Soapy Joe tries again

But I can ask HMRC to exercise its discretion to allow me to claim the £1.06 of input tax I say I paid to Uber even without a VAT receipt. And earlier today I did. You can read my letter here HMRCInputTaxLetter.

Now, why is that important?

Well, if HMRC decides to allow my claim it will be accepting that I have paid £1.06 input tax to Uber and, implicitly, that it has to collect that £1.06 from Uber. And if that is true for my £1.06 it will also be so for every other £1.06 Uber has ever charged.

And if HMRC decides to refuse my claim I could have the opportunity to appeal against that rejection and contend that, contrary to its decision, I have paid input tax to Uber. And if I won that appeal the tribunal would be deciding that Uber has charged VAT and, implicitly, has to pay that VAT to HMRC. Along with all the other VAT Uber has charged.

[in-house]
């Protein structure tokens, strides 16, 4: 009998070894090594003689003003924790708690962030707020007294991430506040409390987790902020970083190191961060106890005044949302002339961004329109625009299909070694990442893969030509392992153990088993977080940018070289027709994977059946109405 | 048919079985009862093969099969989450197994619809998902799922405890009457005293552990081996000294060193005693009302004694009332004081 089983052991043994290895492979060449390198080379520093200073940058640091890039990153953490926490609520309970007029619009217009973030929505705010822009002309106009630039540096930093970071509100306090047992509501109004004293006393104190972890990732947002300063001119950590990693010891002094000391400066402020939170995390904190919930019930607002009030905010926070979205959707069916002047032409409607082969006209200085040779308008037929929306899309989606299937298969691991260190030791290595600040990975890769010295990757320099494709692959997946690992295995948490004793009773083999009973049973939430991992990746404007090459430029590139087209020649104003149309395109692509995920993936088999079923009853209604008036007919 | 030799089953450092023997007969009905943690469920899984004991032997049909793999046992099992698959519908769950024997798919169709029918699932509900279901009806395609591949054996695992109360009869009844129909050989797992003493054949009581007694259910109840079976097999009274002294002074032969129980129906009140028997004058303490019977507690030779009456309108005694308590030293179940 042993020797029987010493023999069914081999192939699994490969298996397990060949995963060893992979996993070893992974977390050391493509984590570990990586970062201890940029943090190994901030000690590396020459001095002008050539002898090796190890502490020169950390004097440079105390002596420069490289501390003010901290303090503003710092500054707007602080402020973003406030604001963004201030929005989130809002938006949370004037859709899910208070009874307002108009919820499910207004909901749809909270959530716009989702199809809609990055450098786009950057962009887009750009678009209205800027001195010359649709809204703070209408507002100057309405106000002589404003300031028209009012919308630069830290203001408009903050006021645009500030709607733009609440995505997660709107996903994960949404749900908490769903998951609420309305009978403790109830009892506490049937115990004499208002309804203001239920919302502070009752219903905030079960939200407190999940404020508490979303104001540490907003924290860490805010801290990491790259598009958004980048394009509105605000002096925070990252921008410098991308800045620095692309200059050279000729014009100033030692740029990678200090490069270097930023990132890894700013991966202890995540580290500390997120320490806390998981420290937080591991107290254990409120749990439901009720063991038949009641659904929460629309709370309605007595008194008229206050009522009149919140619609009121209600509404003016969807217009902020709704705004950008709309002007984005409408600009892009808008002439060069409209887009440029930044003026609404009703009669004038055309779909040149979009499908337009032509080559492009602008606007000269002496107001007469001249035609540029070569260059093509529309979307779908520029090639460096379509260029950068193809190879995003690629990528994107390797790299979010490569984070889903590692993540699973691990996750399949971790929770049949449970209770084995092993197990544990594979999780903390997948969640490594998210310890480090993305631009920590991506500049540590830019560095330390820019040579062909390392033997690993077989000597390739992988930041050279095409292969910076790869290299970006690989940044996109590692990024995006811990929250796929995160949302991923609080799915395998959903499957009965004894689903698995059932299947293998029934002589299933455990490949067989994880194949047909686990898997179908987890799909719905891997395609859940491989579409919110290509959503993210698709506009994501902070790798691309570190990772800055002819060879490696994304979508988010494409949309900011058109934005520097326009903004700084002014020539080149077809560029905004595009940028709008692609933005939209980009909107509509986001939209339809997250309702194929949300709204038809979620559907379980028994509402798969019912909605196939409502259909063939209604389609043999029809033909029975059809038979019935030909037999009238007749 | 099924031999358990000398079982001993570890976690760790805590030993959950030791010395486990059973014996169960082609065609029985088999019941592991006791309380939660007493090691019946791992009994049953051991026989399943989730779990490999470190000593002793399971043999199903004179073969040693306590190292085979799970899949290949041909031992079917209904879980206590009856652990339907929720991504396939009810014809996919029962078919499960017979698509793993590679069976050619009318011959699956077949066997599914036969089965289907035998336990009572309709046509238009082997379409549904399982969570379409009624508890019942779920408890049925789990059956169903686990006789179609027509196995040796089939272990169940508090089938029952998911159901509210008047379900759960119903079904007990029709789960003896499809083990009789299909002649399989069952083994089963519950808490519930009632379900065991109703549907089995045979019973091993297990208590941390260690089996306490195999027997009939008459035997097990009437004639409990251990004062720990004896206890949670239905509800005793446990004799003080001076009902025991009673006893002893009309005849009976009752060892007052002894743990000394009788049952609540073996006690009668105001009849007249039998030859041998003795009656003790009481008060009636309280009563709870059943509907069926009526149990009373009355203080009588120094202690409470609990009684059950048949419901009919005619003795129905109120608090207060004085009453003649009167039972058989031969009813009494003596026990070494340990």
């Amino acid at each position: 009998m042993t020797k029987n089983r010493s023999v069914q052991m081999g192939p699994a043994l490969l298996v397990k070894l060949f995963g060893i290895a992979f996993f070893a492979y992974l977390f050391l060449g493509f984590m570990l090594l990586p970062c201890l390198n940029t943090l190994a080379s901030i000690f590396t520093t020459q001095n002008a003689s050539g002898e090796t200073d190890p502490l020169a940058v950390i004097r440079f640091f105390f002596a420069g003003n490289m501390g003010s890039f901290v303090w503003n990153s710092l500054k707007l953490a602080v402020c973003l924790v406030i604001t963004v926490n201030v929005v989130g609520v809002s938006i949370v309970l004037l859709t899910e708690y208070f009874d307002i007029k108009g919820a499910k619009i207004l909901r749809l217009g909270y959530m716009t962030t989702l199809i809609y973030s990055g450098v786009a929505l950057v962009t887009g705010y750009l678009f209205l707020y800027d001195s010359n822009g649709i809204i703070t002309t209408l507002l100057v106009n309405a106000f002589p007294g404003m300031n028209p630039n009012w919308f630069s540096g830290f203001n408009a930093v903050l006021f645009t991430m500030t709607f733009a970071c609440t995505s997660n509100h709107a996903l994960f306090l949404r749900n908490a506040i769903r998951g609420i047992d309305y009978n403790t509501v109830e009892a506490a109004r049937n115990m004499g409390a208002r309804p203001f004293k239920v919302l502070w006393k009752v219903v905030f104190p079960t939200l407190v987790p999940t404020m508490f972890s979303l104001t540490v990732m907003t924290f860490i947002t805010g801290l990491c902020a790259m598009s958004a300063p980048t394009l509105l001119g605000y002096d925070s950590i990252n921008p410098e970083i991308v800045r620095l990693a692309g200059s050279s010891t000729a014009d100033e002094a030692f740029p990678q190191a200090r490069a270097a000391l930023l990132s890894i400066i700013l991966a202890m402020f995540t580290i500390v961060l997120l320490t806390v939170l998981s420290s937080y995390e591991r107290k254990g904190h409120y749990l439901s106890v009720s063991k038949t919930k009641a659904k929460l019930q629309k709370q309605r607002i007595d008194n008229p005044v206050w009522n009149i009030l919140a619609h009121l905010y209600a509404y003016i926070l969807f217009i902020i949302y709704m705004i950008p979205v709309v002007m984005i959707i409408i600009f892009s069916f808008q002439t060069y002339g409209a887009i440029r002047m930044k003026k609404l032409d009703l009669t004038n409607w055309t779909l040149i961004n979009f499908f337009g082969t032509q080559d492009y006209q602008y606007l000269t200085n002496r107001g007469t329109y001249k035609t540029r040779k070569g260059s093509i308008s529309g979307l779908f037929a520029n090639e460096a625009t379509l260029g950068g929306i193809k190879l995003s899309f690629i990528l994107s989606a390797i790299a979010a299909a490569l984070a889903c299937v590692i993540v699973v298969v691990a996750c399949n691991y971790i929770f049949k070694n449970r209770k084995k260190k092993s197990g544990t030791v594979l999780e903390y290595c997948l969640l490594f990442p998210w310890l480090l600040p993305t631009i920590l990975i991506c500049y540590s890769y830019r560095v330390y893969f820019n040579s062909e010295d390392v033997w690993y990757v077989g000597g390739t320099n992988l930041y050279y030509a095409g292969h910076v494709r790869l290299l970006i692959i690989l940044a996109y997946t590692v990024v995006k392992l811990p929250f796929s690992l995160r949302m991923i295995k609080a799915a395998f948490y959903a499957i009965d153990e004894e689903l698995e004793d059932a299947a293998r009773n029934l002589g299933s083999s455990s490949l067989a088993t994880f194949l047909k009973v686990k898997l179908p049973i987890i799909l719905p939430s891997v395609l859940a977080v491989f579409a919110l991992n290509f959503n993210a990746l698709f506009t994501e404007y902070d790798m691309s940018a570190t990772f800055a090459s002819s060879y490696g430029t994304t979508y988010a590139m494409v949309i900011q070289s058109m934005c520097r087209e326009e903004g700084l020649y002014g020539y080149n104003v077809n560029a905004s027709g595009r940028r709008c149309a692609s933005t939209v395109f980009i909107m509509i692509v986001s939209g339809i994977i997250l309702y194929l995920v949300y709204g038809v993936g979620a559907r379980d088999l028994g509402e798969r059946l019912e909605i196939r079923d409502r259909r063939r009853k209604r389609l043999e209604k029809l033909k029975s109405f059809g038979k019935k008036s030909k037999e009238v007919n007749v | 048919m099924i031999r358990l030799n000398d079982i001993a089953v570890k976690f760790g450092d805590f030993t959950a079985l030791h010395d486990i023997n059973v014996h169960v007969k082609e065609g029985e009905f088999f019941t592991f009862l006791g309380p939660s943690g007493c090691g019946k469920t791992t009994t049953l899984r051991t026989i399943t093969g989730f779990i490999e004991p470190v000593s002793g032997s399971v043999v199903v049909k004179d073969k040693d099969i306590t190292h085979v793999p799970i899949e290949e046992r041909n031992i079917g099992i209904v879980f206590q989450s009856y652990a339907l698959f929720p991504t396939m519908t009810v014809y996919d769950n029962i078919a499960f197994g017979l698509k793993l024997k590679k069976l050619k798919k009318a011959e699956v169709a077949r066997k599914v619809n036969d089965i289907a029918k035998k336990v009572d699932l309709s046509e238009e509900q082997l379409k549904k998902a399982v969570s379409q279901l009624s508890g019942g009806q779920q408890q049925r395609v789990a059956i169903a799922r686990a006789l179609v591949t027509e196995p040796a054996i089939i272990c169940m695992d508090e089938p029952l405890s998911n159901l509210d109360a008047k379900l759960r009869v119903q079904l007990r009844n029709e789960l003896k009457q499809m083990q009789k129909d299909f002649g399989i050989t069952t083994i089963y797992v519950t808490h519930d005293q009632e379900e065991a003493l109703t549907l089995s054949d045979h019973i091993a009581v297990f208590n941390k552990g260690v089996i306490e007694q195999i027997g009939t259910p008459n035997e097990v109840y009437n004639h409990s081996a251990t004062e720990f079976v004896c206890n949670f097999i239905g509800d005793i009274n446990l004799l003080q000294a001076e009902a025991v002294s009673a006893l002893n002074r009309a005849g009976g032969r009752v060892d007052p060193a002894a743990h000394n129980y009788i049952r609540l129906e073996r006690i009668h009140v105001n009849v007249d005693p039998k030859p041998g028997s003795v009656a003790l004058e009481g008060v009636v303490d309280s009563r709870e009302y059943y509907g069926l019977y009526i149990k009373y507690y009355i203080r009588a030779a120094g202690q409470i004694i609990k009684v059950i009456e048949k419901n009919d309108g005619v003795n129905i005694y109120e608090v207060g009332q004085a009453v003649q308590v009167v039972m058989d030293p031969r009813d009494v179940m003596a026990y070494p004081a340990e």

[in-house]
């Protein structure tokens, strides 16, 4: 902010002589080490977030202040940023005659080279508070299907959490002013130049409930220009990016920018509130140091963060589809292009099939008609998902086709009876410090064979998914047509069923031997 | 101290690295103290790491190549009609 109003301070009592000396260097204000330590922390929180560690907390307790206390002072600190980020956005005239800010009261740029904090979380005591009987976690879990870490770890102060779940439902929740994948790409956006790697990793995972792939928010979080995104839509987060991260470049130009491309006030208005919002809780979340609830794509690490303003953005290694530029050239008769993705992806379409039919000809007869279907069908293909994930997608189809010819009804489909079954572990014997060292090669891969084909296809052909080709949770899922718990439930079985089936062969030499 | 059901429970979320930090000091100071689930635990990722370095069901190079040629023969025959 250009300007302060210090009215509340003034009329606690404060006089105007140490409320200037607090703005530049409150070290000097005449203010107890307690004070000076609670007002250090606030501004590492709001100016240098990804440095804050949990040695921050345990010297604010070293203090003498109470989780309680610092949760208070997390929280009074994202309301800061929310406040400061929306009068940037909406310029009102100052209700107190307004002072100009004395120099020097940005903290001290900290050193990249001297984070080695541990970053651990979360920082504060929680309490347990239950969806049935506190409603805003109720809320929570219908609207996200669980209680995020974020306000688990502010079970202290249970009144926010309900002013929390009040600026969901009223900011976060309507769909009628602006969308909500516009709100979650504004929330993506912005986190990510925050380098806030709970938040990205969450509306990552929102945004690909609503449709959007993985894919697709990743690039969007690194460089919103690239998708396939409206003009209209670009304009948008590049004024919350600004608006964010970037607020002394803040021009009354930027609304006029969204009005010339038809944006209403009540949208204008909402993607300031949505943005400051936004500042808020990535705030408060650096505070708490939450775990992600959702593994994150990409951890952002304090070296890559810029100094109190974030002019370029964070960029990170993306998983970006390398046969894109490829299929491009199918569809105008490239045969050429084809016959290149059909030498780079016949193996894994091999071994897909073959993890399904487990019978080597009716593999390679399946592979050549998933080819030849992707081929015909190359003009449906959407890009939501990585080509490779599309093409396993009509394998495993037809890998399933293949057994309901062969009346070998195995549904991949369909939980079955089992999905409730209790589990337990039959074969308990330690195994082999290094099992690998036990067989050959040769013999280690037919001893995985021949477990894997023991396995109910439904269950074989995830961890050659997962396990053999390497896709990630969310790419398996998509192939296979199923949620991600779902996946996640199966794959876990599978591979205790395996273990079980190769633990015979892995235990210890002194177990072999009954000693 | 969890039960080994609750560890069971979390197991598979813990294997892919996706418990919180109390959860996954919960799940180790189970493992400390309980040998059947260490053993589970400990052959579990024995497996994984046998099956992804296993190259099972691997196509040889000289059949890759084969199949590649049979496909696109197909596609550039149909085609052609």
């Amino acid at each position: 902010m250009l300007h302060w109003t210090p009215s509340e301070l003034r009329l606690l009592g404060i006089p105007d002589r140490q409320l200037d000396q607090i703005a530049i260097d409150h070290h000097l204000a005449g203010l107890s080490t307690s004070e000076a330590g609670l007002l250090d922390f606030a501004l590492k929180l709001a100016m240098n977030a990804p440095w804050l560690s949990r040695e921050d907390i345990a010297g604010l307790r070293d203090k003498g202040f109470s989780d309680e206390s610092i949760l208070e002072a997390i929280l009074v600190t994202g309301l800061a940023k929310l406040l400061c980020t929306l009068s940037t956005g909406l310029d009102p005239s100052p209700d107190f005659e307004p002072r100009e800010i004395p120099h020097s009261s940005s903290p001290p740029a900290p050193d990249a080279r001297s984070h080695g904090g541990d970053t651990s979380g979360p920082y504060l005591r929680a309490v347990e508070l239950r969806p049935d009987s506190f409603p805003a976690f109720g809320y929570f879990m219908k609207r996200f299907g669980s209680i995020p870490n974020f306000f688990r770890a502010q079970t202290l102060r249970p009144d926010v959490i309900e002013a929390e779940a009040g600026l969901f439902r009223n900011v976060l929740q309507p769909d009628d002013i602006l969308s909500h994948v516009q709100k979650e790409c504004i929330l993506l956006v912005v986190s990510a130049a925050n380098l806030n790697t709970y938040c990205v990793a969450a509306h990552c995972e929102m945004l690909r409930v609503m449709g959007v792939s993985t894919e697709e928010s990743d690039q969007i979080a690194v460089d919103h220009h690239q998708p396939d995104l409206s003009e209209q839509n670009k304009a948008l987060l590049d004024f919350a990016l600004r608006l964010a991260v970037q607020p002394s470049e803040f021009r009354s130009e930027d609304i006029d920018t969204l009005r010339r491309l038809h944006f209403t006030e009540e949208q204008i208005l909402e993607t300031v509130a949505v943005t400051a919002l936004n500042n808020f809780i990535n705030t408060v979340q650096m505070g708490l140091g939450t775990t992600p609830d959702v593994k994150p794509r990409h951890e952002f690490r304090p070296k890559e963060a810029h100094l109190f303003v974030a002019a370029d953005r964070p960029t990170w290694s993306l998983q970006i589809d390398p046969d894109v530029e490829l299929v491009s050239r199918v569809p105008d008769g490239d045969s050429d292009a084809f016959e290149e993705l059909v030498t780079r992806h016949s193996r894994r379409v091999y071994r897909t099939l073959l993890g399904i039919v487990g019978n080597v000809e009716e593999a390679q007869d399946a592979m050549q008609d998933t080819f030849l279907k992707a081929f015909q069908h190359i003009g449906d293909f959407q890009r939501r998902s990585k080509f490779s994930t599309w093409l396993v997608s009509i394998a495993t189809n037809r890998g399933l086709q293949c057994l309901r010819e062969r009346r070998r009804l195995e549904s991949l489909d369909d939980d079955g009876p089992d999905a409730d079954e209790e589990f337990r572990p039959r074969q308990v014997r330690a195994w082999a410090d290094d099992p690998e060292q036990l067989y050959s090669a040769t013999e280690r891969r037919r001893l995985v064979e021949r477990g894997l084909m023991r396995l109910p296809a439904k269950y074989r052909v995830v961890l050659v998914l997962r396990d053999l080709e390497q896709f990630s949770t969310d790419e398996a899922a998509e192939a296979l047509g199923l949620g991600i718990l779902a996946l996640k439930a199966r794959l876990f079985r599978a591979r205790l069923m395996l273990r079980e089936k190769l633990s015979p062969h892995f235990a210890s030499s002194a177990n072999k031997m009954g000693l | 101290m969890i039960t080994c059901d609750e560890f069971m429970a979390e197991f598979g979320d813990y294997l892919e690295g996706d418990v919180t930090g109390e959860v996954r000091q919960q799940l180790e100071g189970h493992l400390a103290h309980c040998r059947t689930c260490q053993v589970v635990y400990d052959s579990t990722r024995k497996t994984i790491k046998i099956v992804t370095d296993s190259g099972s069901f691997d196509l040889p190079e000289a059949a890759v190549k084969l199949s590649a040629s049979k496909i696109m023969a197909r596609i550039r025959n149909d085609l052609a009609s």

And that appeal would be heard before the First-tier Tribunal (Tax Chamber). I would be the Appellant, HMRC would be the Respondent and Uber would be grumbling in the back of the room. And, unlike in the High Court, in the Tax Chamber the loser doesn’t have to pay the winners’ costs.

So, he’s willing to make us taxpayers carry the legal bill for his fantasies, is he?

52 comments on “Soapy Joe tries again

  1. One thing I find rather interesting and disturbing is the bit in the Good Law Project briefing Maugham links to, which says:

    “…we have to address the possibility of a costs liability which might top £1m even before any appeals. We hope that the judge will see the public interest in our claim but if she or he does not we may look for an alternative claimant who doesn’t have any material assets. Do let us know if you are, or know, of such a person.”